Group of parents rails at school board over state mask mandate


During Thursday’s Rome City School District’s Board of Education meeting, several parents opposed to the state’s requirement for all students in public and private schools to wear face masks in school and on buses as a result of rising cases of COVID-19 across the state rebuked the requirement and challenged board members and district administrators to defy it.

The new state mask mandate requires all persons entering school buildings in New York to wear masks for the duration of the time they are in that building. This includes students, faculty and staff. The state also is requiring all faculty and staff to be fully vaccinated or to submit to COVID testing once per week.

Additionally, district Superintendent Peter C. Blake said at the meeting that quarantine procedures now call for students in positive-case classrooms who are wearing masks to be exempt from quarantine. Any faculty or staff member who is fully vaccinated is exempt from quarantine. Adult faculty and staff will not be exempt from quarantine for wearing masks if they are not fully vaccinated. A further related change is that, while last school year, faculty and staff required to quarantine were exempt from having to use accumulated personal time off. The current state mandates eliminate that exemption, such that unvaccinated faculty and staff will now need to use their PTO if they are required to quarantine.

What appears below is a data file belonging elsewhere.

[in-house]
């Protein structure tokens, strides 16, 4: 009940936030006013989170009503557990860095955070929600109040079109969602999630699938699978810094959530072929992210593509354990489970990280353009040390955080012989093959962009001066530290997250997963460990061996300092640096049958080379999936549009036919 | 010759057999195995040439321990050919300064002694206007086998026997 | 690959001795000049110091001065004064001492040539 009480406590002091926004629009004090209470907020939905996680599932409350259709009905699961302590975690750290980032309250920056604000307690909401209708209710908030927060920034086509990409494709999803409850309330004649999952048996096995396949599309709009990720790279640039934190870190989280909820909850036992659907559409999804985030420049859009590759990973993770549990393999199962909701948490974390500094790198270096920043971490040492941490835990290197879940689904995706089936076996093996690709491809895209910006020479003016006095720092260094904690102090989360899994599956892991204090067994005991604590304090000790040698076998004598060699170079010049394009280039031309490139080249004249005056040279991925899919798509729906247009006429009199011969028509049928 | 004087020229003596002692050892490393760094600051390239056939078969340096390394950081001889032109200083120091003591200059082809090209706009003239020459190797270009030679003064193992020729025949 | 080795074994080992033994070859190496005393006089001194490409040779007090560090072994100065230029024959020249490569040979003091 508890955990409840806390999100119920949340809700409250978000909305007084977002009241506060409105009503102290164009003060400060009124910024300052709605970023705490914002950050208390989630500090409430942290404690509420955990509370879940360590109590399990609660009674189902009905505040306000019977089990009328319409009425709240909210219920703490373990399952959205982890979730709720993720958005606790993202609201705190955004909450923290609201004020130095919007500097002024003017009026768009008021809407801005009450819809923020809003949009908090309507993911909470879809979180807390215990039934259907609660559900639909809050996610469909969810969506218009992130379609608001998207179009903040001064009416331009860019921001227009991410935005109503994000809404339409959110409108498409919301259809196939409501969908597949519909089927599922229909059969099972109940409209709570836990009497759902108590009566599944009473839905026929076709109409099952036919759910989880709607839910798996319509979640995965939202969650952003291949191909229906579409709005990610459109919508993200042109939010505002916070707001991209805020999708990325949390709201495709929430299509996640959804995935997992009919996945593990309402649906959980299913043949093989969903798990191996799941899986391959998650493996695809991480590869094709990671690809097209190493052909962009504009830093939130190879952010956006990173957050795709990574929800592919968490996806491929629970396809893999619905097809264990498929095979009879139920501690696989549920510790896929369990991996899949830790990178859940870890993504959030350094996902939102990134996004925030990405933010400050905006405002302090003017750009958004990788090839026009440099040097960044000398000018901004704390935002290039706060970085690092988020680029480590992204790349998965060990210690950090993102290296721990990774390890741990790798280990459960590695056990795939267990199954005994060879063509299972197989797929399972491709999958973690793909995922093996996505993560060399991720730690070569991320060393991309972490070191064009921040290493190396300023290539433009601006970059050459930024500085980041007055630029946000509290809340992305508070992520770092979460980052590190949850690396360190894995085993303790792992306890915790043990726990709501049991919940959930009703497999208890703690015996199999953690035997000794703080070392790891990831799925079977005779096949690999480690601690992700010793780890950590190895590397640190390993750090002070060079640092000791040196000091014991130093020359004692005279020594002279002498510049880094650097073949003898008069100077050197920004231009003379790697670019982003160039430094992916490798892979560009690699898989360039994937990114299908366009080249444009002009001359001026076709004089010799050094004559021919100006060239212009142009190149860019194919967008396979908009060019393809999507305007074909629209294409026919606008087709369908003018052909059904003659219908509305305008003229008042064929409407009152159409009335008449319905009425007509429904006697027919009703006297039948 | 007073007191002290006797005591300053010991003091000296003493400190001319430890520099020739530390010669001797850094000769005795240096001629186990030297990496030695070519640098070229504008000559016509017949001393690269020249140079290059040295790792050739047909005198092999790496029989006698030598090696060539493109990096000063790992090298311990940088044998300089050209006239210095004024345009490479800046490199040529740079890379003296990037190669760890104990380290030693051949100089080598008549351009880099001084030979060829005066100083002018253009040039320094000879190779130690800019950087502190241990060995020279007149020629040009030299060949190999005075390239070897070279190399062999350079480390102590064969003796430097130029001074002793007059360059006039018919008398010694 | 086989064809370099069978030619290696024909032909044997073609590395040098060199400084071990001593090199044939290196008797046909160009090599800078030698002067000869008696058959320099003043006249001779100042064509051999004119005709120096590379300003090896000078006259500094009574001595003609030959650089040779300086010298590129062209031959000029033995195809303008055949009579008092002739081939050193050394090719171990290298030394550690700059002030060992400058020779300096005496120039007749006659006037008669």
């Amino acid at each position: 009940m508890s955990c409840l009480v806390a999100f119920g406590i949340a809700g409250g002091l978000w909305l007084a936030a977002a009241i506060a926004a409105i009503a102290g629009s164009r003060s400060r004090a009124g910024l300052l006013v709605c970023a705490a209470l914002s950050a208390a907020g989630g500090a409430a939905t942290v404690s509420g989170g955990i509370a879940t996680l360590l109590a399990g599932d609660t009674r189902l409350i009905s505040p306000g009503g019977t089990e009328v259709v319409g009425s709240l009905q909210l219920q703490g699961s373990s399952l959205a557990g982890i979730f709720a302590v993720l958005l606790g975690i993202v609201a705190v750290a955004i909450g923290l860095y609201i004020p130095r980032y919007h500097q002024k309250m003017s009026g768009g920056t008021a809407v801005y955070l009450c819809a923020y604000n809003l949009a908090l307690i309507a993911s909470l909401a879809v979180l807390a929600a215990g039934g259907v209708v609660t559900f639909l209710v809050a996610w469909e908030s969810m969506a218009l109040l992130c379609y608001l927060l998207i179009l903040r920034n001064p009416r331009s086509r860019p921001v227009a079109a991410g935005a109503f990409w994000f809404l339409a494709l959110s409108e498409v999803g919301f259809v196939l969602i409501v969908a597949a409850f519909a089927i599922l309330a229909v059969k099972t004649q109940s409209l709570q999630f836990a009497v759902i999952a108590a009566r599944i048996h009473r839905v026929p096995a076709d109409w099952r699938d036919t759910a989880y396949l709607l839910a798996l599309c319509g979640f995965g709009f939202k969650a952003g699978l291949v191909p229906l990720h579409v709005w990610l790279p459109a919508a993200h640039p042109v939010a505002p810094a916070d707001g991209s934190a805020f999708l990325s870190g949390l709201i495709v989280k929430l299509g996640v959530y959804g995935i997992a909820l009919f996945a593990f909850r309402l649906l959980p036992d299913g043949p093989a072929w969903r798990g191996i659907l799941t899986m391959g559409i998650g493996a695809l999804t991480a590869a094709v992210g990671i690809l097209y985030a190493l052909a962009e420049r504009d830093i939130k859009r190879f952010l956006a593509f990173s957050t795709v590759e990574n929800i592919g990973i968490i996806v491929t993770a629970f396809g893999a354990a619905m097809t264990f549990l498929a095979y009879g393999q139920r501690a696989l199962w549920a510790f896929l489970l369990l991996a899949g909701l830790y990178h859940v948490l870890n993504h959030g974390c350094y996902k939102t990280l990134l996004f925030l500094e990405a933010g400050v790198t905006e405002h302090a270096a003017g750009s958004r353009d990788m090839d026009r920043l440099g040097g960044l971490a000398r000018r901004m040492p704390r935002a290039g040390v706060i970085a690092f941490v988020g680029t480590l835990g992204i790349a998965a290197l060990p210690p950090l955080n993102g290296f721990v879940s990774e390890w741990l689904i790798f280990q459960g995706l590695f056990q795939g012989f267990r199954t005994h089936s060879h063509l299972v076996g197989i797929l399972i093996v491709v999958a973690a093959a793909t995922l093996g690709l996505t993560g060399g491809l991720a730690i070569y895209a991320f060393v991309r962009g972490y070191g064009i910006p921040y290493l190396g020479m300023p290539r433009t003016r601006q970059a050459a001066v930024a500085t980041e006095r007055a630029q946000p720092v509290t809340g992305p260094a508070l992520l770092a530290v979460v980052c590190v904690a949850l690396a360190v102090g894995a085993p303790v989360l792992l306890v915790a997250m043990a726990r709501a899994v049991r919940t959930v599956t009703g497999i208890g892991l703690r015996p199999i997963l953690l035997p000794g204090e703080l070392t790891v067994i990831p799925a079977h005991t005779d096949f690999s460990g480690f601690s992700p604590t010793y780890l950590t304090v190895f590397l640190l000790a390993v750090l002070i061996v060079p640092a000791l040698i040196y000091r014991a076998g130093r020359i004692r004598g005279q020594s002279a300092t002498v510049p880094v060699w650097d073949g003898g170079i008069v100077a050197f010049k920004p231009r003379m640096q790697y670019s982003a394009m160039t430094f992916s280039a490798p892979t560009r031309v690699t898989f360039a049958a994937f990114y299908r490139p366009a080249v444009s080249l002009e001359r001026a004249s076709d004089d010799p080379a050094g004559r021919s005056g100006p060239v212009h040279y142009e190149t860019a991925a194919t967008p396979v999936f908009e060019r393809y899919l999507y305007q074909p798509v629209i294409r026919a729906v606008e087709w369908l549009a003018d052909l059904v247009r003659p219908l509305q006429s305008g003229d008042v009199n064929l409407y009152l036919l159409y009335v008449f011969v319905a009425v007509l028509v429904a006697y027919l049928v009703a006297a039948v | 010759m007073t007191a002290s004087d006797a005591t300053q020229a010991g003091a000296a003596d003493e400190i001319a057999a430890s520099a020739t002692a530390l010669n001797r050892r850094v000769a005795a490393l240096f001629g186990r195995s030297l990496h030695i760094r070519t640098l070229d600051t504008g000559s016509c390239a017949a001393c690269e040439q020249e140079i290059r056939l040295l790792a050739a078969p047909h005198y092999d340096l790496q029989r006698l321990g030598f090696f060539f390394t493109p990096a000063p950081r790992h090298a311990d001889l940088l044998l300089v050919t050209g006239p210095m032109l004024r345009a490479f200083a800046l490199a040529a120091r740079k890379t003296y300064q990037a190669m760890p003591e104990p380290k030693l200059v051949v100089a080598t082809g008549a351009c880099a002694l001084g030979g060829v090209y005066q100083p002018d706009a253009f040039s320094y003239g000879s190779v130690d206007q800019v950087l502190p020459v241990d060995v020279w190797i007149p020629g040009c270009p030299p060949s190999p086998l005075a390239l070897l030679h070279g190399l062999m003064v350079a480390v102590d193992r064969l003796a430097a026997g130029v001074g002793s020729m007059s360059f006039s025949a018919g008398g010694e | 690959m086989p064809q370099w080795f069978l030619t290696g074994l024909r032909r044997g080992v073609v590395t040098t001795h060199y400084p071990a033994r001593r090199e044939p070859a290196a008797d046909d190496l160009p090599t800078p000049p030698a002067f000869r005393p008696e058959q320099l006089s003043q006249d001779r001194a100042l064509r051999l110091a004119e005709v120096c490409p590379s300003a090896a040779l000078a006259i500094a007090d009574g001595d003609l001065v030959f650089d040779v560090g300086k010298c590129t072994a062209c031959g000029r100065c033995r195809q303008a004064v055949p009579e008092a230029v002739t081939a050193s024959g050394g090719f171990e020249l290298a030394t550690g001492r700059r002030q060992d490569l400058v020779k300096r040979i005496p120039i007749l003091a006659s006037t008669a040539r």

Due, not to the New York State mandates, but a federal transportation mask mandate that applies to public school transportation, students who ride the district’s public school buses will be required to wear masks while on their bus.

Schools are being asked to arrange classrooms and other situations to ensure that students observe social distancing of three feet. No distancing is required while eating or drinking.

The Rome City School District recently conducted a survey around school-reopening and COVID mitigation, called My Thought Exchange (, in which the thoughts of members of the Rome community on masks requirements in schools were exchanged by over 1500 residents.

The results reflect a deep division that splits the Rome community almost perfectly in half. 

Of the top 20 thoughts, 10 of them support “parent choice” or oppose masks in school altogether, including the
No. 1 thought, which narrowed to concerns about the impact of a mask mandate on students with hearing loss, where lip reading is a critical tool for communication and understanding. The other of the top 20 comments support the mask mandate for safety, support it secondarily to their strong belief that Rome students need to be back in school and not learning remotely, and concerns limited to students not being required to wear masks when participating in school activities outside.

This division was clear in the nature of public comments shared with the board, consisting entirely of parents who were not happy with the mandate and who believe it should be their choice. 

The Board President John Nash always recites a disclaimer before the public comment portion of the meeting to highlight guidelines put in place by the Board of Education to ensure a respectful and thoughtful sharing of perspectives. It limits each speaker to five minutes, prohibits any comments that could be characterized as personal or disrespectful be made, and confirms that – unless otherwise specified – the public comments were limited to the person’s statement and should not be considered to be in a question and answer format. The president notes that, where a salient question is inherent in a comment, the Board will make their best effort to respond to the speaker at some point after the meeting to provide a response to same.